We have updated our thinking. Check out Remove Red Wine Spills.
If you've not seen it happen, you've imagined it happening. You are sitting with good company enjoying a glass of delicious red wine. On the floor is a beautiful hand-dyed, hand-knotted wool rug. "I sure wouldn't want to spill wine on that rug," you say to yourself.
Then it happens. The beautiful stemmed goblet hits the floor and a reddish purple stain spreads out at your feet. You are glad that at least some of the wine got on your shoes.
Among the most frequently asked questions about hand-knotted wool rugs is, "what do I do about wine stains?"
We have explored this nightmare extensively. And our friend Steve Wilson from Premier Cleaning Systems has explored it even more extensively. Cheer up. The news is good.
Blotting tends to push some staining deep into the pile. That's why an inexpensive wet vacuum from Home Depot may be the best friend your rugs and your upholstrey ever has. Get one and keep it exclusively for your spotting needs. "1.5 hp. and approximately 2-gallon capacity. Larger is not necessary!" according to rug-cleaning expert Wilson.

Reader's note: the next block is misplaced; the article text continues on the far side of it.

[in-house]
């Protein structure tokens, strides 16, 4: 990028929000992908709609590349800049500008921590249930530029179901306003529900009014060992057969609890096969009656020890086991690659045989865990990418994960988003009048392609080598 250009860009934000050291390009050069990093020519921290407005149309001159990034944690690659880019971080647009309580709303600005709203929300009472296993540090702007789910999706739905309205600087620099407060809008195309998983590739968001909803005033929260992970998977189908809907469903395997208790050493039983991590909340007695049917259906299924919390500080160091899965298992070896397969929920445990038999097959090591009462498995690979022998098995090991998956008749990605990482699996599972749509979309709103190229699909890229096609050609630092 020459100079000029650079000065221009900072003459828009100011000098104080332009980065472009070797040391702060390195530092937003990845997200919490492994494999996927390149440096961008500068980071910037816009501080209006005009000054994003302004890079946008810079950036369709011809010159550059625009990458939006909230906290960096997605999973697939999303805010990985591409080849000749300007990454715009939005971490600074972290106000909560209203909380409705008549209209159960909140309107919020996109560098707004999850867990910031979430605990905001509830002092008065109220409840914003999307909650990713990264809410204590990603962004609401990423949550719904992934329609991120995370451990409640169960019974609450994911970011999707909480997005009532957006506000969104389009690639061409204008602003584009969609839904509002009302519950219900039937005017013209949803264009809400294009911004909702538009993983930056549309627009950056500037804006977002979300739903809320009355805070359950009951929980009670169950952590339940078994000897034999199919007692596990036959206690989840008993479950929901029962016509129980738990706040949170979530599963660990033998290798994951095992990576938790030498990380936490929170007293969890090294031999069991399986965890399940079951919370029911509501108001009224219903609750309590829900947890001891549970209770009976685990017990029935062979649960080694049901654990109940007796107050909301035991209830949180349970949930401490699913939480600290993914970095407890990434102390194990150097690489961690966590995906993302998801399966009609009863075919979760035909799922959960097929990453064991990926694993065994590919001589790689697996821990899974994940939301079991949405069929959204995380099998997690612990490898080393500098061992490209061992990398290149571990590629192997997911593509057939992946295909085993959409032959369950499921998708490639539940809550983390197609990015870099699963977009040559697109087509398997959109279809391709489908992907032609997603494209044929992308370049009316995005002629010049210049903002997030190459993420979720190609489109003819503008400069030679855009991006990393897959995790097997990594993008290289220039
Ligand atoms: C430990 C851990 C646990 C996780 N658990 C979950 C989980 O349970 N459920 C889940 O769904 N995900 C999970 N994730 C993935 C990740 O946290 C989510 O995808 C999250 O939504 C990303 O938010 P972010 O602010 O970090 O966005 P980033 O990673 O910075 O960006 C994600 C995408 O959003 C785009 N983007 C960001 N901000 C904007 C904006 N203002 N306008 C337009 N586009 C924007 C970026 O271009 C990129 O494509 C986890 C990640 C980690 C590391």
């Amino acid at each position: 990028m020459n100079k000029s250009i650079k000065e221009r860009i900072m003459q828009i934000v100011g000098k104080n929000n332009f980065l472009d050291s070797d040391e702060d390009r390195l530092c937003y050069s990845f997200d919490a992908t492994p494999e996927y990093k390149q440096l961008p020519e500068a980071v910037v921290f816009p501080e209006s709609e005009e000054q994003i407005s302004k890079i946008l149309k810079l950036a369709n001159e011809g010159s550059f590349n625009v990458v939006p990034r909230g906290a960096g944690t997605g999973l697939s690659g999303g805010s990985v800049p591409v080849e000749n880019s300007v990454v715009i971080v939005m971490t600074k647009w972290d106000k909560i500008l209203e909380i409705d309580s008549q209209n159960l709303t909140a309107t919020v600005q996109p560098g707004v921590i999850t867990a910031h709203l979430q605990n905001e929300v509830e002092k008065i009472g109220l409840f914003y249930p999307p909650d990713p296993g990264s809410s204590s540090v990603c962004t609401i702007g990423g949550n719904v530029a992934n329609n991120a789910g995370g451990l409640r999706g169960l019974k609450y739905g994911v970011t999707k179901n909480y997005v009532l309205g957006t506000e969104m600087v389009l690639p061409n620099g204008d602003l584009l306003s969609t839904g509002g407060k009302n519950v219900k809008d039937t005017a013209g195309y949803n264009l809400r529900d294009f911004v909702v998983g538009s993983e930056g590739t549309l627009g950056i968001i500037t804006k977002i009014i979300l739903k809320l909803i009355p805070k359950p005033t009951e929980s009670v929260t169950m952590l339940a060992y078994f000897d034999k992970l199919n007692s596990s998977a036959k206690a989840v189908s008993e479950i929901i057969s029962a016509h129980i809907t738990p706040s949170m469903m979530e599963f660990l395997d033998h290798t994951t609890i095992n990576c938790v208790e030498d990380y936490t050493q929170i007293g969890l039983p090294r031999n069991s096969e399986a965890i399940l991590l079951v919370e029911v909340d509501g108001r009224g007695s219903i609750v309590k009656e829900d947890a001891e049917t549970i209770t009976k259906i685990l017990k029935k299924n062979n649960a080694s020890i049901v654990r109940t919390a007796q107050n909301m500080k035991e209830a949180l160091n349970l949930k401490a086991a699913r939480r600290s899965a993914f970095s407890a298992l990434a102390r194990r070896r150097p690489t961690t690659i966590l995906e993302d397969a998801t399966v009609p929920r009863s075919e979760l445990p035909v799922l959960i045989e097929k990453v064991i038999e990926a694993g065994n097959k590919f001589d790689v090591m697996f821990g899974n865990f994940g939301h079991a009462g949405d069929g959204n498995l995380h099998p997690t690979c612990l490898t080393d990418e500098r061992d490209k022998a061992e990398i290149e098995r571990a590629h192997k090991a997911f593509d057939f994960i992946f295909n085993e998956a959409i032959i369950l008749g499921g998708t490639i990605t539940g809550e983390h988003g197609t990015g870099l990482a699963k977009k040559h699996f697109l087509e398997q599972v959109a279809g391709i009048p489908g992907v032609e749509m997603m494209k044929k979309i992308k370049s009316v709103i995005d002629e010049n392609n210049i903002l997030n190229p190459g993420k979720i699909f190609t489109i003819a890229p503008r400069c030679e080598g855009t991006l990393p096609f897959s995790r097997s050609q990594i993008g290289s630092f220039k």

Extract the wine and its pigments as soon as possible after the spill.
Second: Add Water and Extract
Repeat until you can't see the pigment any more.
Third: Dry and Extract
Experience has shown that water works best for red wine removal if you deal with the spot right away.
If you neglect the red wine and it dries, call an expert like Wilson! There is no other option for dried stains in our opinion.
The Ultimate Test
- We did not use a vacuum
- We did not use a spray bottle
- We used Tampa tap water and not distilled water
First we poured a generous dollop of Merlot on to a sample of rug. The rug had been dyed and hand-knotted in Nepal.
Using a roll of paper towels, we blotted up as much as we could, pressing down hard which is not advisable.
Then we poured water on to the remaining spot. Then we blotted that up.
We repeated this treatment several times and eventually the spot disappeared.
Just for fun, we tried other treatments that we found on the Internet. We covered the spot with salt. We tried vinegar instead of water. Finally we poured a heart-breaking amount of Kendal Jackson Chardonnay on the spot. None of these came close to removing the spot like good old H2O.
Even if your don't have a well-appointed spotting kit, blot up the wine as best you can and then add water and blot until the spot goes away.
If you have any questions or comments, please share them in the comments below.